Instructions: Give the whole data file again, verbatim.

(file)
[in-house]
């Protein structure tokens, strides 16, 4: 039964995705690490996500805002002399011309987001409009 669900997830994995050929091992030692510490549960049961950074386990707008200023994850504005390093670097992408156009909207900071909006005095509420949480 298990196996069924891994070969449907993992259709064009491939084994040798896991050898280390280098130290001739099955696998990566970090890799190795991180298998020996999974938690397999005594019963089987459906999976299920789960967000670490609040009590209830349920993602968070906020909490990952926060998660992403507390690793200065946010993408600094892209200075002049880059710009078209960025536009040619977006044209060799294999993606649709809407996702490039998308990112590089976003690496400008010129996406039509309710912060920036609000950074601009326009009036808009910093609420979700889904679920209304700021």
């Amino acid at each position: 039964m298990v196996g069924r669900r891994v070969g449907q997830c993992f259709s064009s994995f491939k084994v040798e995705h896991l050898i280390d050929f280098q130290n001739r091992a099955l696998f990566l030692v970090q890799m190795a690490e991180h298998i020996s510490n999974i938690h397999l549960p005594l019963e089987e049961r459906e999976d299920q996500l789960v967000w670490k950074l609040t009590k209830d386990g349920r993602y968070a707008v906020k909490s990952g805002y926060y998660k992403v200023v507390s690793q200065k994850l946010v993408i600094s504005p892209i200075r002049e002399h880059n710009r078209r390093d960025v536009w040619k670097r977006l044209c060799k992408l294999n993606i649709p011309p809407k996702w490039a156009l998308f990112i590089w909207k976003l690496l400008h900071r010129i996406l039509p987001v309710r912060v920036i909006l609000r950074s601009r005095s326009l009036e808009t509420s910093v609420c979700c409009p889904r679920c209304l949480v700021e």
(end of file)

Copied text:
[in-house]
């Protein structure tokens, strides 16, 4: 039964995705690490996500805002002399011309987001409009 669900997830994995050929091992030692510490549960049961950074386990707008200023994850504005390093670097992408156009909207900071909006005095509420949480 298990196996069924891994070969449907993992259709064009491939084994040798896991050898280390280098130290001739099955696998990566970090890799190795991180298998020996999974938690397999005594019963089987459906999976299920789960967000670490609040009590209830349920993602968070906020909490990952926060998660992403507390690793200065946010993408600094892209200075002049880059710009078209960025536009040619977006044209060799294999993606649709809407996702490039998308990112590089976003690496400008010129996406039509309710912060920036609000950074601009326009009036808009910093609420979700889904679920209304700021």
């Amino acid at each position: 039964m298990v196996g069924r669900r891994v070969g449907q997830c993992f259709s064009s994995f491939k084994v040798e995705h896991l050898i280390d050929f280098q130290n001739r091992a099955l696998f990566l030692v970090q890799m190795a690490e991180h298998i020996s510490n999974i938690h397999l549960p005594l019963e089987e049961r459906e999976d299920q996500l789960v967000w670490k950074l609040t009590k209830d386990g349920r993602y968070a707008v906020k909490s990952g805002y926060y998660k992403v200023v507390s690793q200065k994850l946010v993408i600094s504005p892209i200075r002049e002399h880059n710009r078209r390093d960025v536009w040619k670097r977006l044209c060799k992408l294999n993606i649709p011309p809407k996702w490039a156009l998308f990112i590089w909207k976003l690496l400008h900071r010129i996406l039509p987001v309710r912060v920036i909006l609000r950074s601009r005095s326009l009036e808009t509420s910093v609420c979700c409009p889904r679920c209304l949480v700021e």